Holacracy® Basics: Authority vs Good Judgement
Holacracy Practitioner’s Guide
As a Partner of the Organization, you may use your reasonable judgment to interpret this Constitution and any Governance within the Organization, including how these apply within a specific situation, and then act based on your interpretation. (Section 3.4)
To understand how Holacracy works, you need to understand a distinction embedded in the constitution between authority (i.e. what you can do) and good judgment (i.e. what you should do). Just like there’s no law preventing you from juggling chainsaws, but that doesn’t make it a good idea.
While the constitution (and the governance you create out of it) define explicit authorities; i.e. what you can and can’t do, it doesn’t tell you how or when to use that authority.
For example, if your Consulting role’s purpose is to “Serve Customers,” then you have the full authority to take any action or make any decision to serve that purpose. But that doesn’t inherently mean that anything you do is a good idea (say, letting them not pay their bills).
And this is an important point because rather than try to prescribe exactly what “good judgment” means in every situation…for every person…filling any role, Holacracy essentially says, “Look, we can define expectations and authorities of each other, but we must leave room for each individual’s interpretation and good judgment.”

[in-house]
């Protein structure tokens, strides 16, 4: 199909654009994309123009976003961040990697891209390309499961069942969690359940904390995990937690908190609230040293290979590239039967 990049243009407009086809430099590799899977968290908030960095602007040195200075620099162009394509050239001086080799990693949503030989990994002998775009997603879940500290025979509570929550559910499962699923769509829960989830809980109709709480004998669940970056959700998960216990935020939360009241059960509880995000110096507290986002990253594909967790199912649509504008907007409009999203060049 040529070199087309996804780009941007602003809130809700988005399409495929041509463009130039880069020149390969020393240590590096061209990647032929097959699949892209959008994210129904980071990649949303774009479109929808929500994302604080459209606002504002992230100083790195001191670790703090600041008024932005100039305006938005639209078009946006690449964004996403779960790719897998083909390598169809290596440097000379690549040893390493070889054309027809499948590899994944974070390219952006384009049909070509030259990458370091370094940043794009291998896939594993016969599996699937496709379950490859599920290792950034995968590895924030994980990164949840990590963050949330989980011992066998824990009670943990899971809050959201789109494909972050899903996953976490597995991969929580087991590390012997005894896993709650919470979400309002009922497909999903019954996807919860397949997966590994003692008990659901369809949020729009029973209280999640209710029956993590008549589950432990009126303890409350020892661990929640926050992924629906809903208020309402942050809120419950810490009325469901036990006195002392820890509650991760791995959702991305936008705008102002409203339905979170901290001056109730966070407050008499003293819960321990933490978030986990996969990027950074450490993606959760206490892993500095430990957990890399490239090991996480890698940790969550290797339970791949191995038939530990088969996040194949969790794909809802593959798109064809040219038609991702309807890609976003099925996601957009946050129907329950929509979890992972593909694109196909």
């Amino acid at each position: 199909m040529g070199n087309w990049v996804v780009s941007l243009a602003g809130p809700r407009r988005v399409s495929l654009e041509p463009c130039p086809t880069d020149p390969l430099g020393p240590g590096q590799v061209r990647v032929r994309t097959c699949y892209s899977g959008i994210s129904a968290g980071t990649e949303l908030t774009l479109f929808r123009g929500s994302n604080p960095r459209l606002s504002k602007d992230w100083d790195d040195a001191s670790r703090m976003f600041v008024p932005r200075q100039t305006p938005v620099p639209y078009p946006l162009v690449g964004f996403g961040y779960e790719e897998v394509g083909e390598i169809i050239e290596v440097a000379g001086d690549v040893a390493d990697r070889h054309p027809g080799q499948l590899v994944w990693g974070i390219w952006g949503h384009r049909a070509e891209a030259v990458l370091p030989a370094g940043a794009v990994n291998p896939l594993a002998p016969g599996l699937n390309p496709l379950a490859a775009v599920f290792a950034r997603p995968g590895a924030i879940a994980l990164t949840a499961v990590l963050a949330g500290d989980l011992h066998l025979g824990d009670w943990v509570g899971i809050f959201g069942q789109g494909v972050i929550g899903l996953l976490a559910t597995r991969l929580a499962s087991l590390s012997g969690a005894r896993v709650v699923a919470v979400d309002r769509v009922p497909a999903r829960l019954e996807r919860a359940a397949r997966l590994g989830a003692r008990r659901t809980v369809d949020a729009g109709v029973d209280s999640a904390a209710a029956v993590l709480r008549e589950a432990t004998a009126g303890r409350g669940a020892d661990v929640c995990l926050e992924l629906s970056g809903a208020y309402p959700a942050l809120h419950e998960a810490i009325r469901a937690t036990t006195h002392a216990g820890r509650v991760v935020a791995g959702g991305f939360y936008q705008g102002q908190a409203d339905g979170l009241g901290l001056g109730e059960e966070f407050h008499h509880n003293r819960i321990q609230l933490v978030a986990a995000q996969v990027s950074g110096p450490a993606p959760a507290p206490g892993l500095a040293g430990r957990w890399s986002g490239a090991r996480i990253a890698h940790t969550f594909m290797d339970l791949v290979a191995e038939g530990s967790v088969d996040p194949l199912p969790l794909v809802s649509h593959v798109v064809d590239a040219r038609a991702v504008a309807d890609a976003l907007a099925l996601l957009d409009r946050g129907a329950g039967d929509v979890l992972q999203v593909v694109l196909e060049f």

Without that space, we don’t have any real responsibility. We can’t make any real choices or experience any real growth.
Think of it this way, you have the full authority to completely ignore helping an old lady across the street. There are no laws forcing you to help. But the absence of a requirement isn’t equal to, “Don’t do it.”
It just means use your own judgment. And in fact, it’s because the rules don’t require it that true generosity of spirit exists. The same is true with Holacracy. Just because the rules don’t require it, doesn’t say anything about whether or not you should do it.
There’s no domain on the website, should you just change it? Use your judgment. You’re accountable for “Aligning practices with local regulations,” but what does that mean? Should you brainstorm ideas or just make a decision? Use your judgment.
To make this a little easier, here are two rules-of-thumb…
How Much Input?
Ask yourself, “How much input is this decision worth?” If it’s creating a new business line, then sure, gather lots of input. But if it something that can easily be changed tomorrow, then probably not worth getting any input up front.
Rather than waiting for buy-in, share your intent and move ahead. For example, “I intend to mail out the new flyers on Friday. If anyone has a good reason why that’d be a bad idea, let me know before then.” Nothing wrong with being transparent about your decisions, but make it clear you aren’t asking for permission. You just want to make a good decision.
Read “Introducing the Holacracy Practitioner Guide” to find more articles.
Want to learn more about Holacracy? Visit Holacracy.org.